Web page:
There is now evidence that the seawater off the west coast of the United States has grown so acidic that it’s dissolving shells of snails. These snails, pteropods, termed “sea butterflies,” are between an eighth and half an inch when fully-grown and one of the principal food sources of herring, mackerel, pink salmon, whales and some birds.
A study funded by the National Oceanic and Atmospheric Administration (NOAA) estimated that the amount of pteropods with dissolving shells has doubled over the industrial era and will triple by 2050, by which time coastal waters will be 70 percent more corrosive than prior to the arrival of industry. This is happening faster now than ever before in the previous 20 million years. Fishermen have speculated that several pink salmon runs failed due to decreases in the prevalence of pteropods, however this is unproven.
The effects of a decline in pteropods
The lead author of the paper, Nina Bednarsek, PhD, who works for the NOAA’s Pacific Marine Environmental Laboratory in Seattle, called it the first evidence that a generous fraction of the west coast’s population of pteropods has been affected by ocean acidification and pointed out that effects could be felt by the entire marine ecosystem. A vast number of marine species reside in nearshore waters, including economically significant fish upon which coastal economies depend and which provide food for many people. Another study in 2012 which again involved the NOAA found the same thing to be happening in the Antarctic.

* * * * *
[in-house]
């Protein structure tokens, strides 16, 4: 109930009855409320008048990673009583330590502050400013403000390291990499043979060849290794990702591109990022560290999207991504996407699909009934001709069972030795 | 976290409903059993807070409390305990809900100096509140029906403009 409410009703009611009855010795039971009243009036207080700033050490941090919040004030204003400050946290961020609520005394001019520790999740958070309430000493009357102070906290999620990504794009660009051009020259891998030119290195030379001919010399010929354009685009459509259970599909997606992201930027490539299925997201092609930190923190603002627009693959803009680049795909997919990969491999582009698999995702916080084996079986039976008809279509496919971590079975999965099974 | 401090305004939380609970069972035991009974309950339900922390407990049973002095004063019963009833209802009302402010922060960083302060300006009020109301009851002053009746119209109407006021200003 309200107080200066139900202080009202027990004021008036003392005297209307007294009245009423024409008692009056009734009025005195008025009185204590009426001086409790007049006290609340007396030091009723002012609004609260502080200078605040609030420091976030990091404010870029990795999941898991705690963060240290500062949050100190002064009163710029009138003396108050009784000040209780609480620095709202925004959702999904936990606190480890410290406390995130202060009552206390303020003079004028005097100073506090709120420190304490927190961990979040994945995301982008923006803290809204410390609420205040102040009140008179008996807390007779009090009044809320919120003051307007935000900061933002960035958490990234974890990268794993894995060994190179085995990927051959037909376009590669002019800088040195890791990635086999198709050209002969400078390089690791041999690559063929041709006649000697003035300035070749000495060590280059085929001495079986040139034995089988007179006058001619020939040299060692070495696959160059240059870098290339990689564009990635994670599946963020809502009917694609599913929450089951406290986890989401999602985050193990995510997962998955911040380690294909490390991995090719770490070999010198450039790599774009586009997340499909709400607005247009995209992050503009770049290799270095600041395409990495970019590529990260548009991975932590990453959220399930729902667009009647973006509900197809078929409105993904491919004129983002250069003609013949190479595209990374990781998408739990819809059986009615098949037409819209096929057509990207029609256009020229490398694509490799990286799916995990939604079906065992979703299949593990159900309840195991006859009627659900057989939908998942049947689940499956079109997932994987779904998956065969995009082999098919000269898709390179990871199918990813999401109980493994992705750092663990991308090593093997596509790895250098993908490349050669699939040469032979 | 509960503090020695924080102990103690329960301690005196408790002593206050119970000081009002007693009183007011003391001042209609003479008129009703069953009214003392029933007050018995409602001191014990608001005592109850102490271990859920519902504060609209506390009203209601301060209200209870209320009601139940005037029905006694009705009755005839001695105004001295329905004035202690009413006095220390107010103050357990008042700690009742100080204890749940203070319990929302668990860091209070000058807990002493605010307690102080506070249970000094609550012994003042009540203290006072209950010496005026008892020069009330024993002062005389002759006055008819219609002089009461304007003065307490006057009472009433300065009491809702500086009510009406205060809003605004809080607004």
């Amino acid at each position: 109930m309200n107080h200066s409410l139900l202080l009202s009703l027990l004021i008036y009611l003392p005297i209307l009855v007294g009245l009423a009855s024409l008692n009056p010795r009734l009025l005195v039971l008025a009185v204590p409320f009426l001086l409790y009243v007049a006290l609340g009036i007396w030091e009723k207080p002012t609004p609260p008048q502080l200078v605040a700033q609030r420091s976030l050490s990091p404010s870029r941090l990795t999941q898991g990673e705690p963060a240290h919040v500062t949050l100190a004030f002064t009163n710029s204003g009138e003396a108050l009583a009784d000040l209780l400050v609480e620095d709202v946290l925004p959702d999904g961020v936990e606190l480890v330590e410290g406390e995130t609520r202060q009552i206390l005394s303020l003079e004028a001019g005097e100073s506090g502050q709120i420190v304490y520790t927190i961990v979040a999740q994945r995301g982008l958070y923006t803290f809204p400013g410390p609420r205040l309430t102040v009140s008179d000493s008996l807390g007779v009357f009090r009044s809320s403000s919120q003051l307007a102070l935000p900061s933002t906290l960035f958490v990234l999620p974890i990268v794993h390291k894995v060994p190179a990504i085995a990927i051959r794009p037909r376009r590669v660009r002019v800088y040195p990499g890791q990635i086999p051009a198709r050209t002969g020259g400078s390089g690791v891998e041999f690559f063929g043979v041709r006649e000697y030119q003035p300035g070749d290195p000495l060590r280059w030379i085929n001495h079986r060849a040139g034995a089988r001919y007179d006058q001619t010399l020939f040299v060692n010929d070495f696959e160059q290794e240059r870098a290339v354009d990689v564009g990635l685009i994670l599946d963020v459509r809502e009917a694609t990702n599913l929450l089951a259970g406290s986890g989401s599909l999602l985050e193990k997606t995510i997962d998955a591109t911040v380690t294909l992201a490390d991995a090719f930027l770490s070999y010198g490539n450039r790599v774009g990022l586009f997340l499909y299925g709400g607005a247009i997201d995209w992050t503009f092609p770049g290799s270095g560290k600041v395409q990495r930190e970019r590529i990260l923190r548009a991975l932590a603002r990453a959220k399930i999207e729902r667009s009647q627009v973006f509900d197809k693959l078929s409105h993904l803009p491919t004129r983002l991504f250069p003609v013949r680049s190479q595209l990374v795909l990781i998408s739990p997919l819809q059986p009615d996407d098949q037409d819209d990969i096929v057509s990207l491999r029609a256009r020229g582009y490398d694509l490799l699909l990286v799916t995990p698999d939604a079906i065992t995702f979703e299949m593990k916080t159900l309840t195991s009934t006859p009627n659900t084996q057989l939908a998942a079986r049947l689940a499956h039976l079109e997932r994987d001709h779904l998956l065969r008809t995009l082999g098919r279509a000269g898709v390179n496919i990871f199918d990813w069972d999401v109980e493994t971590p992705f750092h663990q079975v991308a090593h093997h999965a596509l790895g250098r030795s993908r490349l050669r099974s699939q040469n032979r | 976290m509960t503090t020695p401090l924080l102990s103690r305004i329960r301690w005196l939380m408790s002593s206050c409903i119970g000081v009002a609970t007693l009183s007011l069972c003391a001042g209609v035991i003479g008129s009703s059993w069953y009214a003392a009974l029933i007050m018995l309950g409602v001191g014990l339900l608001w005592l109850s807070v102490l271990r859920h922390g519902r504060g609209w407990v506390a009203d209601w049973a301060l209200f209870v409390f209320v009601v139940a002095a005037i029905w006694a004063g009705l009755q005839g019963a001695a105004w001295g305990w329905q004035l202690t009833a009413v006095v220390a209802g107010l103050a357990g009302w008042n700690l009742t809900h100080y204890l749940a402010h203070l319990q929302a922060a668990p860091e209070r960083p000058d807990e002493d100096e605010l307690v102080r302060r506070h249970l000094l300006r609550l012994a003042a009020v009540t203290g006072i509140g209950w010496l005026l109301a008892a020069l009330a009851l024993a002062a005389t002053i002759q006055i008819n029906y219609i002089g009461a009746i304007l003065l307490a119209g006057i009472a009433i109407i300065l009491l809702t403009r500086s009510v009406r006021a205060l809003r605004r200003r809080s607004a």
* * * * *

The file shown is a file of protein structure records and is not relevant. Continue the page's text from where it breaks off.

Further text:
Seawater absorbs almost a third of the CO2 released into the atmosphere by human sources. Much marine life can be expected to be affected, especially animals whose shells are made of calcium carbonate, which includes corals, mussels, oysters and tiny creatures at the bottom of the food chain. Dissolving shells wouldn’t necessarily kill pteropods but would leave them increasingly vulnerable to predation and infection.
The research team, which included scientists from Oregon State University, discovered that the largest percentage of pteropods with dissolving shells was between northern Washington and central California, where 53 percent of snails sampled had greatly-dissolved shells.
Why we should be worried
Gretchen Hofmann, a scientist for the University of California-Santa Barbara, warned that while pteropods are not as charismatic as penguins or polar bears, they were “harbingers of change.” They could be unable to form shells by 2050, and their disappearance would be “catastrophic” to the marine food chain.
William Peterson, PhD, another co-author of the paper, enunciated that this large an effect upon pteropods had not been expected for several decades, but this and similar studies will illustrate what is going on.
Timothy Chilman used to work in IT. Once, in Sydney, he was turned down for a job because he was “too flamboyant” (“Someone who wears green tartan suspenders to a job interview probably isn’t going to fit in here”). Timothy then became an English teacher. University students in Bangkok complained that he was “too enthusiastic” and company students in Prague complained that he was “too theatrical.”